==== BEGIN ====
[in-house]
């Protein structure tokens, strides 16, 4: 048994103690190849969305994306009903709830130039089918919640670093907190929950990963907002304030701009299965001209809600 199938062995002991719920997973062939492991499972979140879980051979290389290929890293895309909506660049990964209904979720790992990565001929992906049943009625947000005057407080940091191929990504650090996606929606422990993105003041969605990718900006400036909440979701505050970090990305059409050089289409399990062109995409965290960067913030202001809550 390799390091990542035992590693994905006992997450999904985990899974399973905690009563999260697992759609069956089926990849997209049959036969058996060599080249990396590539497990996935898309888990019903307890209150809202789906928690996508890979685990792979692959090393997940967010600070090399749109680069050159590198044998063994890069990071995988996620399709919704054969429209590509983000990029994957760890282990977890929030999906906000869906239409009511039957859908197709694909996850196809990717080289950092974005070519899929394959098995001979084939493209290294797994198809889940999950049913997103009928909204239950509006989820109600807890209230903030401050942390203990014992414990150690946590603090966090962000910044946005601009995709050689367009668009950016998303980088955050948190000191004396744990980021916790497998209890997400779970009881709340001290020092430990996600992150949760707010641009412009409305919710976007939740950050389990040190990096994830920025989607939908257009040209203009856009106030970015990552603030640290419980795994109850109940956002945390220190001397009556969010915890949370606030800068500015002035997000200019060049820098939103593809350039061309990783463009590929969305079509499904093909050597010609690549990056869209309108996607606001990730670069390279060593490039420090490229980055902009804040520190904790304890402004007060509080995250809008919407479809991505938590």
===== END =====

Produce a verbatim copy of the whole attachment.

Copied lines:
[in-house]
């Protein structure tokens, strides 16, 4: 048994103690190849969305994306009903709830130039089918919640670093907190929950990963907002304030701009299965001209809600 199938062995002991719920997973062939492991499972979140879980051979290389290929890293895309909506660049990964209904979720790992990565001929992906049943009625947000005057407080940091191929990504650090996606929606422990993105003041969605990718900006400036909440979701505050970090990305059409050089289409399990062109995409965290960067913030202001809550 390799390091990542035992590693994905006992997450999904985990899974399973905690009563999260697992759609069956089926990849997209049959036969058996060599080249990396590539497990996935898309888990019903307890209150809202789906928690996508890979685990792979692959090393997940967010600070090399749109680069050159590198044998063994890069990071995988996620399709919704054969429209590509983000990029994957760890282990977890929030999906906000869906239409009511039957859908197709694909996850196809990717080289950092974005070519899929394959098995001979084939493209290294797994198809889940999950049913997103009928909204239950509006989820109600807890209230903030401050942390203990014992414990150690946590603090966090962000910044946005601009995709050689367009668009950016998303980088955050948190000191004396744990980021916790497998209890997400779970009881709340001290020092430990996600992150949760707010641009412009409305919710976007939740950050389990040190990096994830920025989607939908257009040209203009856009106030970015990552603030640290419980795994109850109940956002945390220190001397009556969010915890949370606030800068500015002035997000200019060049820098939103593809350039061309990783463009590929969305079509499904093909050597010609690549990056869209309108996607606001990730670069390279060593490039420090490229980055902009804040520190904790304890402004007060509080995250809008919407479809991505938590």